Wednesday, January 16, 2008

A stretch of river XLIV: Scruffy as Ishmael

Scruffy longs for ice.

"Call him Scruffy--I do. On several occasions this winter--never mind how many; I've lost count--having no money whatsoever in his purse, and nothing particular (aside from his leash) to interest him in staying on the banks of the Little Arkansas, he thinks on occasion he will suddenly lunge forth when there is ice on the river and visit our small watery-but-frozen part of the world."--from a (very very) false start by Herman Melville.

Now: Scruffy being some sort of terrier mix, you'd think water would be something of an antithesis to his nature. But the elements don't stand in opposition to each other--and, after all, ice is water's version of earth, sort of, if you squint just right and haven't had your coffee yet.

Or maybe one doesn't have to squint too hard after all. Have a look at some more of Melville's (very very) false start on his great whaling book, when the author was uncertain whether to make the narrator the very thing he himself would wind up hunting:

Etymology
(Supplied by a middle-aged Instructor in English)

"While you take in hand to school others, and to teach them how "Scruffy" is to be called in our tongue, leaving out, through ignorance, the letter C pronounced hard, which almost alone maketh up the signification of the word, you deliver that which is not true." --Middle-aged Instructor in English.

scruff·y (skrŭf'ē) adj. (scruff·i·er, scruff·i·est) 1. Shabby; untidy. 2. Chiefly British Scaly; scabby. [From obsolete scruff, "scurf," variant of scurf; see scurf.]

*****

scurf /skɜrf/ –noun 1. the scales or small shreds of epidermis that are continually exfoliated from the skin. 2. any scaly matter or incrustation on a surface. [Origin: bef. 1000; ME, OE < ON skurfa scurf, crust]

"Any scaly matter or incrustation on a surface," eh? Like ice, perhaps? Scruffy's abrupt strains on the leash are analogous to what Ishmael sees in the "story of Narcissus, who because he could not grasp the tormenting, mild image he saw in the fountain, plunged into it and was drowned. . . . It is the image of the ungraspable phantom of life . . ." Scruffy sees himself (figuratively speaking, of course) in the ice? Crust you are, and to crust you shall return?

The saner among you will think about all this much like Starbuck does as he confronts Ahab on the quarter-deck of the Pequod: you too will think Scruffy "a dumb brute" and thus see this as silliness at best. You'd be entitled, too. All I know is this: This dog is obsessed with river-ice in a way he is not when the water is ice-free. As much time as I spend with this animal, as well as I know him, he remains, in many ways--and perhaps ultimately--as inscrutable as the White Whale.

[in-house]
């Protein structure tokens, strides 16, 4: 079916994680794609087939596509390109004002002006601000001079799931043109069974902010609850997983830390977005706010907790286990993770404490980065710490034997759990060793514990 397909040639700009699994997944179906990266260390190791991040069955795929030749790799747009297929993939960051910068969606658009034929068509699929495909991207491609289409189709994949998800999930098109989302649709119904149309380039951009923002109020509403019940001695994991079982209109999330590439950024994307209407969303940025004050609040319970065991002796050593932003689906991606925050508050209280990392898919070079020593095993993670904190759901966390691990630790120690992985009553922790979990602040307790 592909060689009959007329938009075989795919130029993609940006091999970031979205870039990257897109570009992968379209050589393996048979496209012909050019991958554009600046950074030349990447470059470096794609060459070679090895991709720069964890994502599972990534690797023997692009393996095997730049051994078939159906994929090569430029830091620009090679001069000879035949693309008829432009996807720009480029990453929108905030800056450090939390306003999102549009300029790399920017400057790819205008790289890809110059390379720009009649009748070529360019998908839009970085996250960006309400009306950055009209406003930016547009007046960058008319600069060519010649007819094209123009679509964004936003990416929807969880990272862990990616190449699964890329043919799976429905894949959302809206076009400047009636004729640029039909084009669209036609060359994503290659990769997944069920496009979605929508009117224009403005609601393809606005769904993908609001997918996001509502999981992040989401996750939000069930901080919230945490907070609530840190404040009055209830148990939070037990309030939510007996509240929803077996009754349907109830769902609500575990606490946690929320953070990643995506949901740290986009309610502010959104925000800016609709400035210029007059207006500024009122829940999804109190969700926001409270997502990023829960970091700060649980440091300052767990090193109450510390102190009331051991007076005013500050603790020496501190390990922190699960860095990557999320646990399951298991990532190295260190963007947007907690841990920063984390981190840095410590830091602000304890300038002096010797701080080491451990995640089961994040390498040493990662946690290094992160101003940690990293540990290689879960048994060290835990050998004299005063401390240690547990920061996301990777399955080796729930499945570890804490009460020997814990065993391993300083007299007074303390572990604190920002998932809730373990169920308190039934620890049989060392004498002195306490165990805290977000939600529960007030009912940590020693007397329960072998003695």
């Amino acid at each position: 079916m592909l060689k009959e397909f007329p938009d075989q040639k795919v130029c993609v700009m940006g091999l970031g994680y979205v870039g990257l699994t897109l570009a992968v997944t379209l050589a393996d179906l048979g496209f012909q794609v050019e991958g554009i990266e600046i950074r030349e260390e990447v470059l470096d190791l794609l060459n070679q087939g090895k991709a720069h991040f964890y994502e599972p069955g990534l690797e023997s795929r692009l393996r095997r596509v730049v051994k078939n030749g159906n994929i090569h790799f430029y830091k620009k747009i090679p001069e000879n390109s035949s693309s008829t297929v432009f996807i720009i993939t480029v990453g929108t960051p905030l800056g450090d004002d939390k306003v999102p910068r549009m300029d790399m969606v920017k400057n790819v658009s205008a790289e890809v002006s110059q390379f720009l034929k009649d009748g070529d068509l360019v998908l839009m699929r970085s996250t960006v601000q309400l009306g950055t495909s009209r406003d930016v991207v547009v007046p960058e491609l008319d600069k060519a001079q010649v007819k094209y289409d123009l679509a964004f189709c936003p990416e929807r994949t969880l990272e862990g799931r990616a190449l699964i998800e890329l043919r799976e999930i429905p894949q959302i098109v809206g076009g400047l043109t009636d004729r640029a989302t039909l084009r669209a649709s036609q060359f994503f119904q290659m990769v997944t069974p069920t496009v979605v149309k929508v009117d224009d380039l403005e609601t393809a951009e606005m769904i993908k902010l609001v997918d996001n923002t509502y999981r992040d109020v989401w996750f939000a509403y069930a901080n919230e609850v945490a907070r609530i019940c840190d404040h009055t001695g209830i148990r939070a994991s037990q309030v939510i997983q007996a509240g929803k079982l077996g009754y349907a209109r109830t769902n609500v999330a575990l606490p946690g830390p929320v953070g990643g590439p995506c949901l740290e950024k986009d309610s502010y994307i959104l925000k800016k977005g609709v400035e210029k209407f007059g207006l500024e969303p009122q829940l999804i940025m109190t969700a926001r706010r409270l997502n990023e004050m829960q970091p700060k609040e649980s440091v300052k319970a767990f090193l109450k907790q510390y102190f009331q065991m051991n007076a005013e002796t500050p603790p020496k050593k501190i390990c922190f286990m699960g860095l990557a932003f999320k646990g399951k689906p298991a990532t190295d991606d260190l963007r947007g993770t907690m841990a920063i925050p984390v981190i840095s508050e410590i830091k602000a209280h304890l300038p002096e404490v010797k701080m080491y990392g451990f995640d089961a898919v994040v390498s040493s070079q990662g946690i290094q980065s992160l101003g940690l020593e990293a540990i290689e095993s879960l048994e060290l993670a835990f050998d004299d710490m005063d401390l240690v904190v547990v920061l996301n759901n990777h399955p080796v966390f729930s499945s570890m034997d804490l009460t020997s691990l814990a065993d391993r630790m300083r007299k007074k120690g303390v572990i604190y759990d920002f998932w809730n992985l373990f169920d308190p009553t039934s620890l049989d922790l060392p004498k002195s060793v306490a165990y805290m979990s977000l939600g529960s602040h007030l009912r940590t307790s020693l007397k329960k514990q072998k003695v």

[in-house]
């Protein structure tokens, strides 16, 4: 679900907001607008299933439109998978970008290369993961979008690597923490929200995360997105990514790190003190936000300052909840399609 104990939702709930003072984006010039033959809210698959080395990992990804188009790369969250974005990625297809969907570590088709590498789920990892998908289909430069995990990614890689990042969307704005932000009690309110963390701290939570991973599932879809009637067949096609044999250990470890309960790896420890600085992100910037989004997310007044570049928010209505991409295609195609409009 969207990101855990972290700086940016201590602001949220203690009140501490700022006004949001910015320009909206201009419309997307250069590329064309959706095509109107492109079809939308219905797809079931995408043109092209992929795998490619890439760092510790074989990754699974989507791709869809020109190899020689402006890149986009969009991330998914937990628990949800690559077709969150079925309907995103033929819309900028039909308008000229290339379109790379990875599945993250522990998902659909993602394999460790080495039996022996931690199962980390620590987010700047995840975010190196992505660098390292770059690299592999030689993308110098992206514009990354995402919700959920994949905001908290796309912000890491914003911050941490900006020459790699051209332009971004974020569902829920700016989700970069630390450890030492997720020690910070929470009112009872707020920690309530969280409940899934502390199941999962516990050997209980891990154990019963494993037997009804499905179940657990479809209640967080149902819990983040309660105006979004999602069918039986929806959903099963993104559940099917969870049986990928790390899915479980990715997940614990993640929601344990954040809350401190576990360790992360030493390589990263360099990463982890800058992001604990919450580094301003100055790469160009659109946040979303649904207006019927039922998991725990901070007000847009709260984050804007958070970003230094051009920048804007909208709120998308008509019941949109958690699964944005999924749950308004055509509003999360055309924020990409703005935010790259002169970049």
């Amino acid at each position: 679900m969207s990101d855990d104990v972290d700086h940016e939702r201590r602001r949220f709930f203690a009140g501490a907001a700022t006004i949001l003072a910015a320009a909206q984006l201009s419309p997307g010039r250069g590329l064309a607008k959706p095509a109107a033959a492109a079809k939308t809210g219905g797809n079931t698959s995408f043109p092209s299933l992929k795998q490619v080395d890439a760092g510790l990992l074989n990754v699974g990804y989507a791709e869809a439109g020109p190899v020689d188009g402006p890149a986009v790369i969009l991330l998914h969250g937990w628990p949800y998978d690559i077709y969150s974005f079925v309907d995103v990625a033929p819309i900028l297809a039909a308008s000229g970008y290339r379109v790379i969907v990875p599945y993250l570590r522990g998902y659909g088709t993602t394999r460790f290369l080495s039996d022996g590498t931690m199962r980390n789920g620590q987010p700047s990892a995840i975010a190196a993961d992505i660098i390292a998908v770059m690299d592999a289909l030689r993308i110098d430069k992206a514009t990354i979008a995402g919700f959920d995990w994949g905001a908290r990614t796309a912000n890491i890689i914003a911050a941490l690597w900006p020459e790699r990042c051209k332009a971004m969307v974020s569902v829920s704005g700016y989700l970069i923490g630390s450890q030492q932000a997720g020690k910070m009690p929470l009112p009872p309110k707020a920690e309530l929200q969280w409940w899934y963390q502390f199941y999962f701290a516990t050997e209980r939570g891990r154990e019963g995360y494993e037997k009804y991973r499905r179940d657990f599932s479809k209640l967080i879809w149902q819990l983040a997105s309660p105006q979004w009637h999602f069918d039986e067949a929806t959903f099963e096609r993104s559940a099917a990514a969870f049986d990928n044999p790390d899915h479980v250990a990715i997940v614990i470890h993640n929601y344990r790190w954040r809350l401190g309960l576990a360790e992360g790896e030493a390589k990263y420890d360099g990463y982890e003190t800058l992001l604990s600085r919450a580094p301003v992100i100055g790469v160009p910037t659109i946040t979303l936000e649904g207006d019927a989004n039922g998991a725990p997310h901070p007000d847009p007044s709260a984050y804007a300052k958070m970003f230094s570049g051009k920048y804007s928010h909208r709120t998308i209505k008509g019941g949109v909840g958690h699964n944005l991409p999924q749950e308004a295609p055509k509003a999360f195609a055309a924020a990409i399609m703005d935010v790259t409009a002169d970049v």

It's weird, is all I'm saying.

Nay: it tasks me. It is a mask to strike beyond.

8 comments:

Pam said...

I just love it.

The New Wild Dog sniffs out and digs - truly finds - toads. Wondrous obsessions.

John B. said...

Thanks for dropping by and for the comment, Pam.

I've blogged about this before, how, through our allegedly domesticated dogs and cats, we begin to dimly realize just how little in the world we can really perceive of it.

I suppose The New Wild Dog's toad-hunting abilities were an unexpected bonus when you acquired her?

R. Sherman said...

A solid addition to the series. Nothing beats the fun of watching a dog on ice.

Cheers.

Gwynne said...

I always had a hard time with Melville, but see, if I'd had a professor such as you, I might have understood more. I "get" Scruffy/Moby-Dick analogies. ;-)

That is a wonderful image of Scruffy on the bank!

John B. said...

A belated thanks for the kind words, Randall and Gwynne.

Randall, I have yet to actually let Scruffy on the ice; I don't know how thick it gets and, though I care about my dog, I'd just as soon not fish him out of the river should he break through.

Gwynne, thanks for the compliments, though I suspect there are some Melvillians out there who'd read my little post and hear fingernails on chalkboards in their minds.

Winston said...

A fine piece you have penned, my good sir. It maketh yet another corner stone in the temple you build, the temple named "Scruffy".

John B. said...

Thanks, Winston. He's jes' a dawg, as my daddy would have said. But he does amuse me in various ways--and, to be quite serious, he does have the ability to make the familiar seem strange, or even unknown on occasion. So, yeah--he's good for the occasional blog-post, if for nothing else.

Pam said...

Just the other day, a study in the lab was talking about dogs and their sense of smell - and how they measure 'layers' of chemicals, so not just one chemical, but multiple chemicals in the same 'smell' - so I suppose that The Mountain Goat (aka New Wild Dog) could be highly useful if anyone was missing their pet toad. (Yes, it is an added benefit, isn't it?)